Irish Infantry Organisation

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At the outbreak of the Seven Years’ War, the French Army counted six Irish regiments. According to the ordonnance of January 1757, each Irish regiment had a single battalion of 13 companies. Their organisation differed from the organisation of the French infantry regiments.

Since the regulation issued in January 1757, each Irish regiment counted a single battalion.

Composition and Organisation of a Brigade

The brigade was a formation which existed only in time of war. French and foreign regiments consisted of 1, 2 and more rarely 3 or 4 battalions. This made for very small combat units. Therefore, 2 to 4 infantry regiments were grouped into a single brigade consisting of 5 or 6 battalions.

The brigade was placed under the command of the senior officer who ranked as brigadier or, when several brigadiers were present, by the most senior brigadier. The rank of brigadier was created in 1667 during the reign of Louis XIV. It was suppressed by the regulation of March 7 1788. The brigadier had no specific uniform and wore the uniform of his own regiment.

In contemporary relations, most of the time only the brigade was referred to. Since the brigade was designated by the name of its senior regiment, we often lose track of the position or progression of certain infantry regiments “lost” because they were incorporated within a brigade. Usually foreign regiments were grouped into distinct brigades (Swiss brigades, German brigades, etc.). Two senior regiments were not usually incorporated into the same brigade but would rather be associated to more recent regiments.

Composition and Organisation of a Regiment

Regiments were ranked according to their seniority. This was THE rule regulating precedence in the French army of this period. However, they were always designated by a name.

Orders were given in English.

Regimental Staff

The regimental staff consisted of:

  • 1 colonel
  • 1 lieutenant-colonel
  • 1 major
  • 1 aide-major
  • 1 chaplain
  • 1 surgeon-major
  • 1 maréchal-des-logis (quartermaster)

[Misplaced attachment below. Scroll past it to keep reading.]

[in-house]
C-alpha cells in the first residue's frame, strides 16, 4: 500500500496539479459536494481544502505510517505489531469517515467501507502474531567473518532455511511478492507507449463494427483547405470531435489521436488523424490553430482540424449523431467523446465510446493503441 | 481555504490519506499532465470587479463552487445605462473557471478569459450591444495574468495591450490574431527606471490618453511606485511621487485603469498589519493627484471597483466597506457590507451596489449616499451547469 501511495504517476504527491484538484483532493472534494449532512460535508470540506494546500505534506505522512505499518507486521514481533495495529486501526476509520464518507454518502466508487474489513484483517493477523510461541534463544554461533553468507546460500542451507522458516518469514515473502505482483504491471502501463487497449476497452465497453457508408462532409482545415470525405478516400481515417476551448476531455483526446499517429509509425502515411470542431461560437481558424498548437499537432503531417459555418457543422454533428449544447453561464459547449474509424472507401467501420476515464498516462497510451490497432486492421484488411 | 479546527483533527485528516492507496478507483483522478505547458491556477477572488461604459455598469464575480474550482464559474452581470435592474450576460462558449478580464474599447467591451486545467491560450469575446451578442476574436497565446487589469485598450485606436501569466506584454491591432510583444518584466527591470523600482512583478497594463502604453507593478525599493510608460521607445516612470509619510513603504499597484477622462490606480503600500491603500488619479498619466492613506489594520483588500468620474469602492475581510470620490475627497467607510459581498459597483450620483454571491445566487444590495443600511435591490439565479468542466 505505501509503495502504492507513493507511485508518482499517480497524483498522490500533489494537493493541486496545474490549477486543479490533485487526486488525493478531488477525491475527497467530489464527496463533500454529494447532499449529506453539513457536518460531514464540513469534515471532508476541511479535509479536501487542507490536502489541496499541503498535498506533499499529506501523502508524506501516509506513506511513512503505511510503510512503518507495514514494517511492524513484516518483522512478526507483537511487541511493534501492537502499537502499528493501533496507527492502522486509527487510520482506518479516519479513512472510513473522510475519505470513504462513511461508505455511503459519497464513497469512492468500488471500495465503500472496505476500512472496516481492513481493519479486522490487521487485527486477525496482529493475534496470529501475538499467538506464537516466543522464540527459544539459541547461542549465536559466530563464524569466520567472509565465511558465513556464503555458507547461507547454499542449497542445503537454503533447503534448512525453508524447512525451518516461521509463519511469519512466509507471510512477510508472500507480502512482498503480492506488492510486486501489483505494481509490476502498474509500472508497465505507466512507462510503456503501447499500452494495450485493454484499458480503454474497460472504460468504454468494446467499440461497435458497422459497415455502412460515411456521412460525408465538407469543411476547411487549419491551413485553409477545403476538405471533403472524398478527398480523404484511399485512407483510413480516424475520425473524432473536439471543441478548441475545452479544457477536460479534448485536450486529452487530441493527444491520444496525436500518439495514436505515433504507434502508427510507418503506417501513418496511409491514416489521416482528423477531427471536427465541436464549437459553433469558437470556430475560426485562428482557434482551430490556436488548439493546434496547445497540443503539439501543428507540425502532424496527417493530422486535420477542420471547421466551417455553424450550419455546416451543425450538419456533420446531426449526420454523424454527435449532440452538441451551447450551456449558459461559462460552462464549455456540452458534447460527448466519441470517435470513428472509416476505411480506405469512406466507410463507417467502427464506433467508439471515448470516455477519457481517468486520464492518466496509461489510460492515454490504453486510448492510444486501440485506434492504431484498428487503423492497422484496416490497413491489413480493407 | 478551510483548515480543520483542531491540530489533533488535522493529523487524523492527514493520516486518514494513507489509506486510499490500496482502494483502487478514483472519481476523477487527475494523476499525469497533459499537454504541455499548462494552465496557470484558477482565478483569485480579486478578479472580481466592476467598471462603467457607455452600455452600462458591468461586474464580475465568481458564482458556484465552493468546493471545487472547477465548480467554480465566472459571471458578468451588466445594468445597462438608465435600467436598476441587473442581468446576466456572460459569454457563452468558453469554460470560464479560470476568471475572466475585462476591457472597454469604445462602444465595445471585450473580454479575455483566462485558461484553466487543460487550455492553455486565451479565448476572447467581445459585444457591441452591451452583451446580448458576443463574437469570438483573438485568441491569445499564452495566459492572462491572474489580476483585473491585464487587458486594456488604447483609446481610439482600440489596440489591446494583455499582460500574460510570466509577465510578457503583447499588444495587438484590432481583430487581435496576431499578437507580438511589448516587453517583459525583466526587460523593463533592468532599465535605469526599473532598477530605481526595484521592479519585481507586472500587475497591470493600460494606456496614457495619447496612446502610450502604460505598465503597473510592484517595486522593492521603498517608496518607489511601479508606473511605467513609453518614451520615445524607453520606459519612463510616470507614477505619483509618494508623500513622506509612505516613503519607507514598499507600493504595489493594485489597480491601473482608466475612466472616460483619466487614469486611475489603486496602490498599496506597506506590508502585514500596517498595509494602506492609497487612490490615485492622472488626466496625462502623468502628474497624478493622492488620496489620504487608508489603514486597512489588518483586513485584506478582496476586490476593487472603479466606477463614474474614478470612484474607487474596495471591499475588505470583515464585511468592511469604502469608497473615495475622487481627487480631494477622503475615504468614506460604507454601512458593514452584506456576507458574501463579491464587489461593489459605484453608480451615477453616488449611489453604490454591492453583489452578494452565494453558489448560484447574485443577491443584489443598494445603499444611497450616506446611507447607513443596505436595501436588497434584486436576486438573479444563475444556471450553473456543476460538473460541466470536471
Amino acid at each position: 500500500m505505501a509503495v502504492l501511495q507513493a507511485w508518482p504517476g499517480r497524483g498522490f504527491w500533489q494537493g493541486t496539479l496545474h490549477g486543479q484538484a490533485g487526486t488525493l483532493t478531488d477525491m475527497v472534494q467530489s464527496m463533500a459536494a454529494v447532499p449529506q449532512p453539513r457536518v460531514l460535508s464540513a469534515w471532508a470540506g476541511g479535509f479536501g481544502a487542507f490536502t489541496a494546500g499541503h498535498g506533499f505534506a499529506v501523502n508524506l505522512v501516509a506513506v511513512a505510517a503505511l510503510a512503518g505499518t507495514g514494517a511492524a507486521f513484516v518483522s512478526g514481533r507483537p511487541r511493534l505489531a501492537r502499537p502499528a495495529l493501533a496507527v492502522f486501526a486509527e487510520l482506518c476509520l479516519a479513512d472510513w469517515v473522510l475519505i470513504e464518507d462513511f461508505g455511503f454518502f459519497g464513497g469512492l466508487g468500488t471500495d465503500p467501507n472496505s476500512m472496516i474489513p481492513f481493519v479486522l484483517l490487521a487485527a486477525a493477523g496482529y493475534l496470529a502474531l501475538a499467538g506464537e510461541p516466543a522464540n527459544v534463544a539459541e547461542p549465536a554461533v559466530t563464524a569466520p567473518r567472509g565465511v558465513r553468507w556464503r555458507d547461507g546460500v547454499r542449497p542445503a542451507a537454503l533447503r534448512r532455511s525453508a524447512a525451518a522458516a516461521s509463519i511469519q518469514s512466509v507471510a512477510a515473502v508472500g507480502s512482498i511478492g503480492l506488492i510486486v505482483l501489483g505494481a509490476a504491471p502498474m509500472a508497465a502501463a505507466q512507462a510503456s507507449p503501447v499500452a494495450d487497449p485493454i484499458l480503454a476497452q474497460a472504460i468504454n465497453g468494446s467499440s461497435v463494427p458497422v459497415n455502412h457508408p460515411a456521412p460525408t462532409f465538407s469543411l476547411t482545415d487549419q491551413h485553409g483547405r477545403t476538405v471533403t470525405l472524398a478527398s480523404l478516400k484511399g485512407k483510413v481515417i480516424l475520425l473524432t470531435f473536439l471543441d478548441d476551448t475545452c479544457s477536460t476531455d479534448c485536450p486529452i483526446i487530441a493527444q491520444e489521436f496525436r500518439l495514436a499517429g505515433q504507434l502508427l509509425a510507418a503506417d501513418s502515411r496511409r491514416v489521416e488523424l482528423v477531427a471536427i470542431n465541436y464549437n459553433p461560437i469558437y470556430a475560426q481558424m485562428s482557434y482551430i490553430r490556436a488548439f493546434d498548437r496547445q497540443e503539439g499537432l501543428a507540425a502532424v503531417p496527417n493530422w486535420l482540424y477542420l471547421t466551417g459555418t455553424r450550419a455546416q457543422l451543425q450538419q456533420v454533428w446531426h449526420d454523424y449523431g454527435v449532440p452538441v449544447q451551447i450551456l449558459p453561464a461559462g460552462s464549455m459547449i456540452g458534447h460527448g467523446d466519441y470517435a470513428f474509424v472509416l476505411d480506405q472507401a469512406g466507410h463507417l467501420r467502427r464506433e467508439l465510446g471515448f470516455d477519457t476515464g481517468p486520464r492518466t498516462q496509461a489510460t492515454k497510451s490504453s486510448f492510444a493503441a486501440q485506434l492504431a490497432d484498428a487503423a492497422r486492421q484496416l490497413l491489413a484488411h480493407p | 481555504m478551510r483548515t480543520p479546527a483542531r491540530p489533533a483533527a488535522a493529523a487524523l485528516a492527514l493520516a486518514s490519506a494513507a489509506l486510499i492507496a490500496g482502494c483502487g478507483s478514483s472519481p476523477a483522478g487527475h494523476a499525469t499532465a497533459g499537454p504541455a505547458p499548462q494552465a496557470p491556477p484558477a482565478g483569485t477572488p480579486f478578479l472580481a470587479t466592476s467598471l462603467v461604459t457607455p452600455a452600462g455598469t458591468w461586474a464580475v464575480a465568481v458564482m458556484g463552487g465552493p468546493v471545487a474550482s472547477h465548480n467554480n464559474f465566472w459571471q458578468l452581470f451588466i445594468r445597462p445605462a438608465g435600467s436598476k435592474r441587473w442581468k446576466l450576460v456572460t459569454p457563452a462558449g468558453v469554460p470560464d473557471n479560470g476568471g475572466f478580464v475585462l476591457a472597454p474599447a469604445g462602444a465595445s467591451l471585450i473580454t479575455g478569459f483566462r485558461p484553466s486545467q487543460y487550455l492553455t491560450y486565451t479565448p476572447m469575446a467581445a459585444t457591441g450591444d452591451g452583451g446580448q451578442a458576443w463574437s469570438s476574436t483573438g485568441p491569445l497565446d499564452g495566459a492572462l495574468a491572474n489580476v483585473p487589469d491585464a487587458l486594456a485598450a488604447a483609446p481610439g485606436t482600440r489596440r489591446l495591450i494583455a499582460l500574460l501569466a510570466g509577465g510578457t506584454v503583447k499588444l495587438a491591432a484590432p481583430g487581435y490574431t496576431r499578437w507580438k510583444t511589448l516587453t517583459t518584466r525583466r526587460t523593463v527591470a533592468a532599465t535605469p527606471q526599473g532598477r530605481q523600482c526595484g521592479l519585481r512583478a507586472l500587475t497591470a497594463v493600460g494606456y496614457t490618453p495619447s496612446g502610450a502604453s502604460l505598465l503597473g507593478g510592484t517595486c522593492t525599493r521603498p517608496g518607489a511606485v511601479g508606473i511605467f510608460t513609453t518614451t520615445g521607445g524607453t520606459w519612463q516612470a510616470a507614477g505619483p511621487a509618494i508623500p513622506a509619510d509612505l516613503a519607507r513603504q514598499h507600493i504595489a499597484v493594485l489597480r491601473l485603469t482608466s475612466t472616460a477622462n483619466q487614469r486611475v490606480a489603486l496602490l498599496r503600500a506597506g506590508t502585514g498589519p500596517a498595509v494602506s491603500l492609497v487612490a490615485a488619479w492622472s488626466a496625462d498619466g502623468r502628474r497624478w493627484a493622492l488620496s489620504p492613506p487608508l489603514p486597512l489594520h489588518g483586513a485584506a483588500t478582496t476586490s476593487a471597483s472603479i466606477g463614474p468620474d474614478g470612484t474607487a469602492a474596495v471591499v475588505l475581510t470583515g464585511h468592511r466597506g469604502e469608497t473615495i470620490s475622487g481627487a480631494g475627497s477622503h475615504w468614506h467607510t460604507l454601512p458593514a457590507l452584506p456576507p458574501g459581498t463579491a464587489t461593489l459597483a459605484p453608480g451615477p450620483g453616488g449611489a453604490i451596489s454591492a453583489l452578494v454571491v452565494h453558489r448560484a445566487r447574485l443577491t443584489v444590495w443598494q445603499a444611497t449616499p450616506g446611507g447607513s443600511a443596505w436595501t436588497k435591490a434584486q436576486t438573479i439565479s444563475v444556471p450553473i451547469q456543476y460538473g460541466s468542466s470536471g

• 1 interpreter
  • 2 ensigns
  • 12 cadets

The regulation of January 1 1755 had restored the privilege of the colonel and lieutenant-colonel to command the two senior companies, this permission had previously been abolished in February 1749.

A regulation dated December 25, 1758, granted “provostship” to Rooth Infanterie and Berwick Infanterie. Therefore, each of these two regiments now included:

  • 1 provost
  • 1 provost-lieutenant
  • 1 clerk
  • 1 justice executioner

Organisation of a Battalion

Irish regiments counted 13 companies per battalion: 12 fusilier companies and 1 grenadier company. Thus each battalion totalled 54 officers (including 2 ensigns) and 705 men.

Furthermore, there were 2 ensigns to carry the colours. These ensigns were assisted by 12 cadets.

Exceptionally, Lally Infanterie counted only 27 officers and 540 men.

Organisation of a Fusilier Company

A fusilier company consisted of:

  • 4 officers
    • 1 captain
    • 1 second-captain
    • 1 lieutenant
    • 1 second-lieutenant
  • 7 NCOs
    • 3 sergeants
    • 4 corporals
  • 4 ansepessades (lance-corporals)
  • 43 fusiliers
  • 1 drummer

Organisation of a Grenadier Company

A grenadier company consisted of:

  • 4 officers
    • 1 captain
    • 1 second-captain
    • 1 lieutenant
    • 1 second-lieutenant
  • 5 NCOs
    • 2 sergeants
    • 3 corporals
  • 3 ansepessades (lance-corporals)
  • 36 grenadiers
  • 1 drummer

In wartime, grenadiers were converged with grenadier companies of other regiments.


Bacquet, Capitaine d’infanterie: L’infanterie française au XVIIIe siècle – L’organisation, Paris: Berger-Levrault, 1907, pp. 63-64

Grosser Generalstab Kriegsgeschichtliche Abteilung II: Die Kriege Friedrichs des Grossen, Part 3 Der siebenjährige Krieg 1756-1763, Vol. 5 Hastenbeck und Roßbach, Berlin, 1903, Appendix 10

Vial, Jean-Louis: Nec Pluribus Impar